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Government Whitewashing Gummer’s £600,000 Green Scandal

February 17, 2019

By Paul Homewood

The inevitable cover up has begun, as Guido reports:



Lord Deben’s scandalous £600,000 conflicts of interests over vast payments funnelled to his firm, Sancroft International, from ‘Green’ corporations continues to be swept under the rug. Conor Burns submitted a written question earlier this week over Deben’s conflicts of interests, receiving a vapid response back from Energy Minister Claire Perry:

“The Chair of the Committee on Climate Change declared his interests with Sancroft International as part of his appointment process in 2012.

“We have received assurances from the Chief Executive of the Committee on Climate Change on their processes for managing potential conflicts of interests. These include a clear policy on conflicts of interests, publication of members’ interests, and actively inviting information on actual or perceived conflicts as the first agenda item at each Committee meeting.”

Perry has not done her homework – what Deben actually told MPs during his Pre-Appointment Hearing in 2012 was that:

“almost everything that it does has no connection with the Committee on Climate Change, but there was one thing that I felt we ought to disengage from, and I said that.”

Self-evidently Deben was not telling the whole truth given that £600,000 has now found its way to his company from big green businesses that Deben uses his powerful position as Climate Change Committee Chair to persistently lobby for handouts of vast sums of taxpayers’ cash to.

Cursory research reveals that Deben appears to have failed to declare his Sancroft interest more than 15 times in the House of Lords. Guido hears that Tory whips have been discouraging MPs from making a fuss about it, despite the fact that the Commissioner for Standards in the House of Lords has opened a formal inquiry into Deben’s behaviour. Why is the Government trying to cover up for him?


Killer Toast Strikes Again!

February 17, 2019

By Paul Homewood


h/t Patsy Lacey



You can just see the death certificate now:






Climate Proof Your Home–Says Daily Mail

February 17, 2019

By Paul Homewood


h/t Patsy Lacey


It is time this nonsense was ended for once and for all.


Talking about the weather may be a long-standing British tradition, but designing our homes to suit the climate has only recently become commonplace.

The idea of ‘climate-proofing’ our homes has now become a priority for some, and with good reason.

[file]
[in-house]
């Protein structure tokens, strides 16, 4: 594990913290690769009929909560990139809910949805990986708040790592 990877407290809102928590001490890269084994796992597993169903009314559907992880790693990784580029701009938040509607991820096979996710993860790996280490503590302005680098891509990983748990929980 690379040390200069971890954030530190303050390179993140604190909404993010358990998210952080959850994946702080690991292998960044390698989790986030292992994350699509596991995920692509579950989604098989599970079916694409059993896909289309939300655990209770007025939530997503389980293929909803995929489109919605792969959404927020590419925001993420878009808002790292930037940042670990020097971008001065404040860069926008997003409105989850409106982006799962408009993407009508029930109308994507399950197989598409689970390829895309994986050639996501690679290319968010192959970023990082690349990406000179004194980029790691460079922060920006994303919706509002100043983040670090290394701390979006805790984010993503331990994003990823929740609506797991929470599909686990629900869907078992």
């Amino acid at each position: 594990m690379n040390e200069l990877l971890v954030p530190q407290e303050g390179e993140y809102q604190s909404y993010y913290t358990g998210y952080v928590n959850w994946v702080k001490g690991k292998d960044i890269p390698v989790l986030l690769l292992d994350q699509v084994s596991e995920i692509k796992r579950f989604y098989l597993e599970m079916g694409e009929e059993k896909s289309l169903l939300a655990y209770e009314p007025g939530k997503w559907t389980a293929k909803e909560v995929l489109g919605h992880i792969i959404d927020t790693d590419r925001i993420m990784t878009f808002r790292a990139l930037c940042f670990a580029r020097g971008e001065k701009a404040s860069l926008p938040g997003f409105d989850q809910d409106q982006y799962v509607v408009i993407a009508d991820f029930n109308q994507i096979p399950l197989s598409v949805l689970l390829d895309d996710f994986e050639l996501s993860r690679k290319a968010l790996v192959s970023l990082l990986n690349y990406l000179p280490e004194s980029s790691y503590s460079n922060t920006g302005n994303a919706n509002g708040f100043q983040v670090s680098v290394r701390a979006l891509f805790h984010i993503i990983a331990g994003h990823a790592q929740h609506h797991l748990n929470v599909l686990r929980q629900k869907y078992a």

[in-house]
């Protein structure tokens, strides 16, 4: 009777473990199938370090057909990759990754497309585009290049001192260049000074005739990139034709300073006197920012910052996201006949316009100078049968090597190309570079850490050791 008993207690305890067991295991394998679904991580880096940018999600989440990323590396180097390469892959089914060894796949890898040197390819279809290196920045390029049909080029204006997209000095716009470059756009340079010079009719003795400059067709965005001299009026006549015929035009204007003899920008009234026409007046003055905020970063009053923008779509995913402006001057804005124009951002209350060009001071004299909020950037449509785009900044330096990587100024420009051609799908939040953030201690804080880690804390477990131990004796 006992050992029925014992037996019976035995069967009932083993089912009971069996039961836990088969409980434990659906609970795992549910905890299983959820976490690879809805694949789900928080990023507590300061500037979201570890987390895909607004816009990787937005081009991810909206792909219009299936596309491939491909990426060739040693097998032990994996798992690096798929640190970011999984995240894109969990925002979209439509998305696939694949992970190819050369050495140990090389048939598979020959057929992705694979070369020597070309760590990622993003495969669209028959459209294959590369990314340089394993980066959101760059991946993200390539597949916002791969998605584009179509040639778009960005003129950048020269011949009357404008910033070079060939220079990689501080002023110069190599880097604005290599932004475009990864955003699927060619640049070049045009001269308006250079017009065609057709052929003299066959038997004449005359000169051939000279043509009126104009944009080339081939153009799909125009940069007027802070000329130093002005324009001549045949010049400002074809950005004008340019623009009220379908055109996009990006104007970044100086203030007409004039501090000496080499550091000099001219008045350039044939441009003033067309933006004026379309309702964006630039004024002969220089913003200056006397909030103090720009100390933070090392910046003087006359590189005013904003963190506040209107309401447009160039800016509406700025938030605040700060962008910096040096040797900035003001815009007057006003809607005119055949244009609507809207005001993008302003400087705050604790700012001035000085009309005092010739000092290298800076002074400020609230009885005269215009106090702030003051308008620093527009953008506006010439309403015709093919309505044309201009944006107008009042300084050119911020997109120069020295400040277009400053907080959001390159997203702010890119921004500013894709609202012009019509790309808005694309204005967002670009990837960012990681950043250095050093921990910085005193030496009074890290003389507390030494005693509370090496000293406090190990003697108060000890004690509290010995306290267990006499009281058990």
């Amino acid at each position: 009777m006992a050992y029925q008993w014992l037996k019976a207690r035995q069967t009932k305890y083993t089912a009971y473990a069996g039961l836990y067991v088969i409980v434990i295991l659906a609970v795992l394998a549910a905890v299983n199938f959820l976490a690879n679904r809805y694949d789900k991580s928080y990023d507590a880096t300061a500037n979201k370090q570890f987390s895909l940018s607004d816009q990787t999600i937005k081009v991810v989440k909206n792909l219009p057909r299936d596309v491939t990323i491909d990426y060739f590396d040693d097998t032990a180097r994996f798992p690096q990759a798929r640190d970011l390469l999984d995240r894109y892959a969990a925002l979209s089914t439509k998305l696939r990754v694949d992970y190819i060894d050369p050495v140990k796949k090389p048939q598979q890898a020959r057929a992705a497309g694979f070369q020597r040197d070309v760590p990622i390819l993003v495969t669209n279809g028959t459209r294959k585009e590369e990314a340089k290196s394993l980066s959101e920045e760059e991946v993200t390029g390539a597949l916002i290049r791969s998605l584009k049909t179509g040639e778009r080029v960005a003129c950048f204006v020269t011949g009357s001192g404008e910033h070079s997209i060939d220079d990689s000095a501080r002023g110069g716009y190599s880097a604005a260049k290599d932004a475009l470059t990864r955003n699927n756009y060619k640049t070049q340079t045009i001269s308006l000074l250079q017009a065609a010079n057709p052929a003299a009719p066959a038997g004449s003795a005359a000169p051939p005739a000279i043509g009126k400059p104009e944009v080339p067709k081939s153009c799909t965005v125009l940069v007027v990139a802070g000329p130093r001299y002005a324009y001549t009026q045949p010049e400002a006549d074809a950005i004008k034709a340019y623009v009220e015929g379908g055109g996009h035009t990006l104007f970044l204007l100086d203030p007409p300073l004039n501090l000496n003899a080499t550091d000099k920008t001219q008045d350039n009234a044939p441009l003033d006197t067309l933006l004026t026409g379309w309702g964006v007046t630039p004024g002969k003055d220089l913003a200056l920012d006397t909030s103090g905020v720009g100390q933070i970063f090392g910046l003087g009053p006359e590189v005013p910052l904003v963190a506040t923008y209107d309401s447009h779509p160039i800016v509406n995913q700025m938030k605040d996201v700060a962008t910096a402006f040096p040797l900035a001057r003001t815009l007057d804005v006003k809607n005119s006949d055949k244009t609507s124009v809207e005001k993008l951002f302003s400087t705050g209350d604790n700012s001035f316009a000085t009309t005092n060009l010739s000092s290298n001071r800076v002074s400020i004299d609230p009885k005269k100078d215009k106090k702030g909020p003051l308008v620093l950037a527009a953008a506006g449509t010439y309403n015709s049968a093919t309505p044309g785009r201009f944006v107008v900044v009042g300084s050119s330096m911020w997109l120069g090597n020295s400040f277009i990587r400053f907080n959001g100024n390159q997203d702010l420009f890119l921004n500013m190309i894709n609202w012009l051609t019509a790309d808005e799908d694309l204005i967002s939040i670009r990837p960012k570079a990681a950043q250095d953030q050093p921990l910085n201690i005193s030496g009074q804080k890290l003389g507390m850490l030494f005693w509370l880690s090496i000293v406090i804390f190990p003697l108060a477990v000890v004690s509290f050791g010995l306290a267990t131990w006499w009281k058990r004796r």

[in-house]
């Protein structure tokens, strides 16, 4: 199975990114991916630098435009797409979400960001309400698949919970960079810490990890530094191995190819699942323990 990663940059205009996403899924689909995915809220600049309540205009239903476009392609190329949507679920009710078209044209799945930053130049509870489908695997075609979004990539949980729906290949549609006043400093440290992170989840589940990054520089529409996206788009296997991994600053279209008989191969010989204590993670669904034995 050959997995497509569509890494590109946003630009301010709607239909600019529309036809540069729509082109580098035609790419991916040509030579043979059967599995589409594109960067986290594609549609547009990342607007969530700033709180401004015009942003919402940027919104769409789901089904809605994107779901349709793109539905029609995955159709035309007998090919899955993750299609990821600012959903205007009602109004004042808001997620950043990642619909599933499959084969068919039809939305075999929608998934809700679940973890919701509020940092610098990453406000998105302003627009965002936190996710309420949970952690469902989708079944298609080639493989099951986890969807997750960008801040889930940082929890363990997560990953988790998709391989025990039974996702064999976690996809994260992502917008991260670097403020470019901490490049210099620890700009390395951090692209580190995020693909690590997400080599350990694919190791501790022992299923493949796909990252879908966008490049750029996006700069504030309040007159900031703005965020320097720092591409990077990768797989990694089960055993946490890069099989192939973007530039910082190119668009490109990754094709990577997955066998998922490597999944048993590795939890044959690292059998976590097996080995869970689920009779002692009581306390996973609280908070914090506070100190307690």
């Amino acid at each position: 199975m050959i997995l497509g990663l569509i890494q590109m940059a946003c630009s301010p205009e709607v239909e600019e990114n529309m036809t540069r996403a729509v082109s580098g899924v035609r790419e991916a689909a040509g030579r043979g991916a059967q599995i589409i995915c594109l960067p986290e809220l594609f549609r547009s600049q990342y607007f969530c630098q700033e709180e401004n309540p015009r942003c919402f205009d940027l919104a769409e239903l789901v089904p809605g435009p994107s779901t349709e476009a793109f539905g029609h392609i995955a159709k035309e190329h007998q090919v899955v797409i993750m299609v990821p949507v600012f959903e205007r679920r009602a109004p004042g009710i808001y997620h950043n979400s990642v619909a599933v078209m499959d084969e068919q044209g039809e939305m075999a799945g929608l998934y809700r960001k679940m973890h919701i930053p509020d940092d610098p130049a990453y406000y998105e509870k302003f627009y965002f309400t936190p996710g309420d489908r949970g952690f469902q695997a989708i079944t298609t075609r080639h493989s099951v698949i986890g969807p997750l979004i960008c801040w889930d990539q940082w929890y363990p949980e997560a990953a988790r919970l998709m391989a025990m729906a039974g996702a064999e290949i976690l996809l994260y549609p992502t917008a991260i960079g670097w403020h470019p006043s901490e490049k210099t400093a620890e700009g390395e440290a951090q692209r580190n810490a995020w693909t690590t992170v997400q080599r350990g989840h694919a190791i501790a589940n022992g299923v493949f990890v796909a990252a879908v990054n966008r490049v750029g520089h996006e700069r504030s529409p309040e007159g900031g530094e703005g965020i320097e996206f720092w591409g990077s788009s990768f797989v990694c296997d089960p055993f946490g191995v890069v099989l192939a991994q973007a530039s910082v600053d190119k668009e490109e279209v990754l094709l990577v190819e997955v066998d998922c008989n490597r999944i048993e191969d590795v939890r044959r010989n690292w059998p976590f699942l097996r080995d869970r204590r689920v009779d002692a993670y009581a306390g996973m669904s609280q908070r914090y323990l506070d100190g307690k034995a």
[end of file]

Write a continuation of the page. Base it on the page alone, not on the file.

Quite apart from short-term weather threats, with temperatures frequently going from freezing to double figures in a matter of days, there is a long-term need for action, too.

A report compiled by scientists and the Met Office, launched by Environment Secretary Michael Gove in November, says global warming might see average summer temperatures increase by 5.4c and winter norms rise 4.2c by 2070.

The country is likely to see more extreme weather in the form of wet winters, flooding and summer heatwaves — and even wildfires.

At the same time, there’s an energy crisis brewing. Back in 2016, the Institute of Mechanical Engineers forecast that as soon as 2025, the demand for electricity could outstrip its supply by as much as 40 per cent chiefly because of the country’s growing population.

So what can be done in our homes — now and in the future — to save energy, push down ever-increasing fuel bills, and engineer more eco-friendly long-term designs?


‘Most households could save hundreds a year and improve their green credentials with simple measures’, insists Stephen Naughtie, a London-based domestic energy consultant.

He suggests households irrigate gardens from a water butt: ‘It costs £50 but if you’re on a water meter, you could save £100 in just one hot summer.’

In addition, Naughtie says sealing draughts, insulating the loft and moving sofas away from radiators all make homes warmer without even turning the heating up.

Meanwhile a low-flow shower and ultra-low flush toilet can save a combined total of up to 15,000 litres of water per person per year. Water-efficient washing machines could save 5,000 litres of water annually per person. All of these could save up to £160 per year.

Solar shading in the form of shutters, curtains or reflective blinds over windows is another way to prevent homes overheating in the sun and so reducing the need for air conditioning.